Just a quick reminder that you've received this email because you signed up to my newsletter on my website. I write about solo entrepreneurship, running a small business, and the tools we use to get work done. I hope you find it interesting.
I'm a little late preparing this newsletter. I had every intention of hitting the keyboard over Twixmas (when did this become a thing?), but for one reason or another, I didn't quite manage it, and I'm OK with that.
Luckily, I remembered how to turn on my Mac Mini and am back at it — so far, so good. Normal formatting will resume in the next issue, but for the first edition of 2024, I want to discuss "goals"!
If, like me, you've always struggled to set your annual goals, there are better times to be online than January. LinkedIn and other social media are awash with list after list of people's 2024 goals — your common or garden goals and those of the BHAG variety! I'll be honest; it can get a bit much.
While the lists might repel me, I see the value of setting goals — especially as a one-person business where I don't have a co-founder on hand to keep me accountable.
I am also fascinated by the processes people go through to arrive at their goals for the year. Reflecting on the past year to inform the following seems eminently sensible — I've just never been one to commit to the process that well.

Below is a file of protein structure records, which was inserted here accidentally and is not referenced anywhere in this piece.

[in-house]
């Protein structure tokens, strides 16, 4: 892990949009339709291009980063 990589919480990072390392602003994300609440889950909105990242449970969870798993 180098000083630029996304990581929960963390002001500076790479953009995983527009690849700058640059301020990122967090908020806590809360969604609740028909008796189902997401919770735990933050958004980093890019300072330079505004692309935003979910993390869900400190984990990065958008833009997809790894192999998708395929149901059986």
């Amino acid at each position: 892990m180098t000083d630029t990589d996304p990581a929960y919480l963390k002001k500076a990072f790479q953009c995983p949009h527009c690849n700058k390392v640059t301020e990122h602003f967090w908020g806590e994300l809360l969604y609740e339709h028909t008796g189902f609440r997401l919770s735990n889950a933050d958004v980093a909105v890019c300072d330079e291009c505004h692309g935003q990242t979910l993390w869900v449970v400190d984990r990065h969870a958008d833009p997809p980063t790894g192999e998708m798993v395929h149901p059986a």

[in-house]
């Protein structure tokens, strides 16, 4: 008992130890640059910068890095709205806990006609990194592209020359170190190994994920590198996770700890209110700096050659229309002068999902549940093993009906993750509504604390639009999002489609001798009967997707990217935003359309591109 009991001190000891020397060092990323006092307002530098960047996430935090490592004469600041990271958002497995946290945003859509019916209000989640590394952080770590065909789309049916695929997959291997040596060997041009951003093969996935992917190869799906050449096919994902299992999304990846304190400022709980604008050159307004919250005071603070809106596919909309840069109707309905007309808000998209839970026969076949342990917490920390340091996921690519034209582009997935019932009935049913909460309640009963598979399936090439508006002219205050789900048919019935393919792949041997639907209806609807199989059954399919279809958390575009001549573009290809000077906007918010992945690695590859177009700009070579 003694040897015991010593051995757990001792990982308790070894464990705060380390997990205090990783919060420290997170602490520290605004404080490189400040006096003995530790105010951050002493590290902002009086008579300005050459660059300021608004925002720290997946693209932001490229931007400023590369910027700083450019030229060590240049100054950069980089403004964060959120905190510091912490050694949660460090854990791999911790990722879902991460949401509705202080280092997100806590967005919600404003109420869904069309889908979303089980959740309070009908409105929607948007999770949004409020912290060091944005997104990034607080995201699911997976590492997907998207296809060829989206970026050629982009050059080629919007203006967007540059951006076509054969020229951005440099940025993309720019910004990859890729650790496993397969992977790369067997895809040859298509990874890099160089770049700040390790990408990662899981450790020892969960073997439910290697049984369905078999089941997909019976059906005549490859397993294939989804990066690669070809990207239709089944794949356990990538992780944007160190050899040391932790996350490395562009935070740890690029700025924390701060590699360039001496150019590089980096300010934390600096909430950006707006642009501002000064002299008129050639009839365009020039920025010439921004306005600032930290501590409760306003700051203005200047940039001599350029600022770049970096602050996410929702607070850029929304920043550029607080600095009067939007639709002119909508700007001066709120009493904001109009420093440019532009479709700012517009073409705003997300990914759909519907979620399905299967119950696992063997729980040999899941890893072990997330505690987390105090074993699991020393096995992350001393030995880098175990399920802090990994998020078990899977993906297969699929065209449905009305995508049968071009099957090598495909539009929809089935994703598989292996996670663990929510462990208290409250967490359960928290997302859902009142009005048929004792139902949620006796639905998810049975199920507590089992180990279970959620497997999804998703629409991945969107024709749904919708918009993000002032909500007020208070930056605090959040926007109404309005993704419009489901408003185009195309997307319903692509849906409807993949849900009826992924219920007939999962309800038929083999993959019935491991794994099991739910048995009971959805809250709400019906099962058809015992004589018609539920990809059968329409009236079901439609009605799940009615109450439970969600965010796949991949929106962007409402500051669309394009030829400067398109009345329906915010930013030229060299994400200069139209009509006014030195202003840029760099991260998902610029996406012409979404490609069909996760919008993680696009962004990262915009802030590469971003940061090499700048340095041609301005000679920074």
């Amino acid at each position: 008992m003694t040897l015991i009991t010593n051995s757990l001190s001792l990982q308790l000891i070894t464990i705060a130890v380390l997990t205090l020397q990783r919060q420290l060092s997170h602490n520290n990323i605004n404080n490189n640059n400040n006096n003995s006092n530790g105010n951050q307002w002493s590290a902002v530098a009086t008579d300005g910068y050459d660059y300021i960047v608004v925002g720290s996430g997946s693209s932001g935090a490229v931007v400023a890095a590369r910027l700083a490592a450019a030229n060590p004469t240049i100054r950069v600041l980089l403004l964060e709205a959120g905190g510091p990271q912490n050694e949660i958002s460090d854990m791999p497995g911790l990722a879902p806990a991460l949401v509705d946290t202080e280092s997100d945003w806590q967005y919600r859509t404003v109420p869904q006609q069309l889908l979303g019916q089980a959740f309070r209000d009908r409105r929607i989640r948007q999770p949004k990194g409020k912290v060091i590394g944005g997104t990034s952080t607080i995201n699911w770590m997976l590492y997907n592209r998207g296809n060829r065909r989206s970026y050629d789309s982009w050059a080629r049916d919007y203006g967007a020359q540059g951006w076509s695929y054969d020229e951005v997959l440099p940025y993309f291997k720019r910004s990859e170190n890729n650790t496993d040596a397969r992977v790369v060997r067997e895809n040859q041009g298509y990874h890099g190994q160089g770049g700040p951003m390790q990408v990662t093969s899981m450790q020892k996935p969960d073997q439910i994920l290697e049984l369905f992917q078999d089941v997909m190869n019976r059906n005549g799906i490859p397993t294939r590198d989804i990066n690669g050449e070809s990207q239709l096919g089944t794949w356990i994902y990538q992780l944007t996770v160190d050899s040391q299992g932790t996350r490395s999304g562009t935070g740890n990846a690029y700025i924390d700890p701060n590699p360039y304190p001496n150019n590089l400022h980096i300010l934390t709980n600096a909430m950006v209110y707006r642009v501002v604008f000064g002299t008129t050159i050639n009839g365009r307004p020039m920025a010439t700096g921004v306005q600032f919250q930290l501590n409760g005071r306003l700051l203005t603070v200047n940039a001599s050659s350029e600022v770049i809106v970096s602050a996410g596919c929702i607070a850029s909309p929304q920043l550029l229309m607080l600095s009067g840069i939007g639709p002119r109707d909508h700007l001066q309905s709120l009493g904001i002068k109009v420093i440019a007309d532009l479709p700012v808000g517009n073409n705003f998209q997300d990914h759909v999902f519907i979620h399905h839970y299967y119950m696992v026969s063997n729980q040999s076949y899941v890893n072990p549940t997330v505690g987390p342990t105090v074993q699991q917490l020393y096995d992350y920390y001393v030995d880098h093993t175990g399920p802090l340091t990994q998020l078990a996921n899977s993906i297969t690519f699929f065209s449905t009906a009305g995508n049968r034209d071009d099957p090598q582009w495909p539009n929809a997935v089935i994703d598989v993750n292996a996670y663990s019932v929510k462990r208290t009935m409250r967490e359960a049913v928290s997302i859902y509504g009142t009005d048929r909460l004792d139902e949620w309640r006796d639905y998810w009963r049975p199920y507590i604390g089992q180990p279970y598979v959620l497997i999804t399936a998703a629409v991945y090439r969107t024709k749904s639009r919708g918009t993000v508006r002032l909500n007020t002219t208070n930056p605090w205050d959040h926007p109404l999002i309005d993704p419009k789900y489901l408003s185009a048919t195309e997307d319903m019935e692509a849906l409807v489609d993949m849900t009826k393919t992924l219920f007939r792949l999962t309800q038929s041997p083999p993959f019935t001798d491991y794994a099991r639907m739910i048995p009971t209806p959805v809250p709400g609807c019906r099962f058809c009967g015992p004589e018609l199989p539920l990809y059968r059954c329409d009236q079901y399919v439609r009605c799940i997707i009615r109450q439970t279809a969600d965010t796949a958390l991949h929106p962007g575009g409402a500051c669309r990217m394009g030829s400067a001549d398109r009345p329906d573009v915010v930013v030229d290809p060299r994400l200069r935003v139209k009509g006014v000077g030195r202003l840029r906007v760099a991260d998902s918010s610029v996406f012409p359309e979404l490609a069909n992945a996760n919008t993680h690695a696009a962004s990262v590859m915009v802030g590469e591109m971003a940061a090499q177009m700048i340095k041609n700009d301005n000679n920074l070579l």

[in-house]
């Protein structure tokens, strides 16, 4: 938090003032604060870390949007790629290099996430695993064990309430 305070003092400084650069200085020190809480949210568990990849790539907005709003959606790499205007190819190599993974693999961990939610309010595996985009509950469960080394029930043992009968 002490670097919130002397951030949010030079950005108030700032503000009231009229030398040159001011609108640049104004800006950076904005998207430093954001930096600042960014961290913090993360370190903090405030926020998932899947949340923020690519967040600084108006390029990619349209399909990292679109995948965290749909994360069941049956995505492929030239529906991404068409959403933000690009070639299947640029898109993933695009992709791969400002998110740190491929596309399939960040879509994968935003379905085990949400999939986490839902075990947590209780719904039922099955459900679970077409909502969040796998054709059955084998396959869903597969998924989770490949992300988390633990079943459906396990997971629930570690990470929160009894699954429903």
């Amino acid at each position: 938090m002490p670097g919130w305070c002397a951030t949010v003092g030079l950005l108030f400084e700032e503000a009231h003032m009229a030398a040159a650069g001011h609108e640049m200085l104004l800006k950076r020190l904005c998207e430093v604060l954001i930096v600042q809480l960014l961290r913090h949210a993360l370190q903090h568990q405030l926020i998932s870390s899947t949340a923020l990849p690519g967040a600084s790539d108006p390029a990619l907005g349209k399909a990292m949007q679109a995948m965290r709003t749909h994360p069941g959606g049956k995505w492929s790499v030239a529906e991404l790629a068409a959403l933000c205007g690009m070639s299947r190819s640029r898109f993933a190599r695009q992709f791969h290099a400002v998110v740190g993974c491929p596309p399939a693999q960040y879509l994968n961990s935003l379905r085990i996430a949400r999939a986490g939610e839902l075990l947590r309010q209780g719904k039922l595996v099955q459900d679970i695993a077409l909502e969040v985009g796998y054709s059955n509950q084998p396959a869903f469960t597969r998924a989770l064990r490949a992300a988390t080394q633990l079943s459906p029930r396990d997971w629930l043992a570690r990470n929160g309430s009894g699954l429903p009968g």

However, that changed with a recent email from the AppSumo founder, Noah Kagan, in which he described his process for goal-setting.
First, he defines four areas he wants to set goals for in his life. His are:
He then goes on to define three types of goals per category. If you like and follow this method, you may have more/less of each, but the approach really got me thinking. The categories are:
Numerical — This is a total number target (e.g. £100k in annual revenue).
System-based — This is a specific frequency over a period of time (e.g. 2 x a week). He believes these are good for building long-term habits when you're unsure about the exact numerical goal.
Progress-based — These goals are of a directional nature, for example, growing a subscriber base, but the actual number of subscribers isn't important.
Here's his finished quadrant:
Despite my internal resistance to the process, I followed the method and, after a couple of thirty-minute sessions, landed on a set of goals that feel achievable and worthwhile. Some might call this personal growth!
He goes into much more detail in his seven-minute YouTube video. It's worth watching until the end as he shares five things that he believes will help us all achieve our goals.
Do you conduct an annual review? Do you goal set? If you do, I'd love to learn more about how you do it and how you keep yourself on track.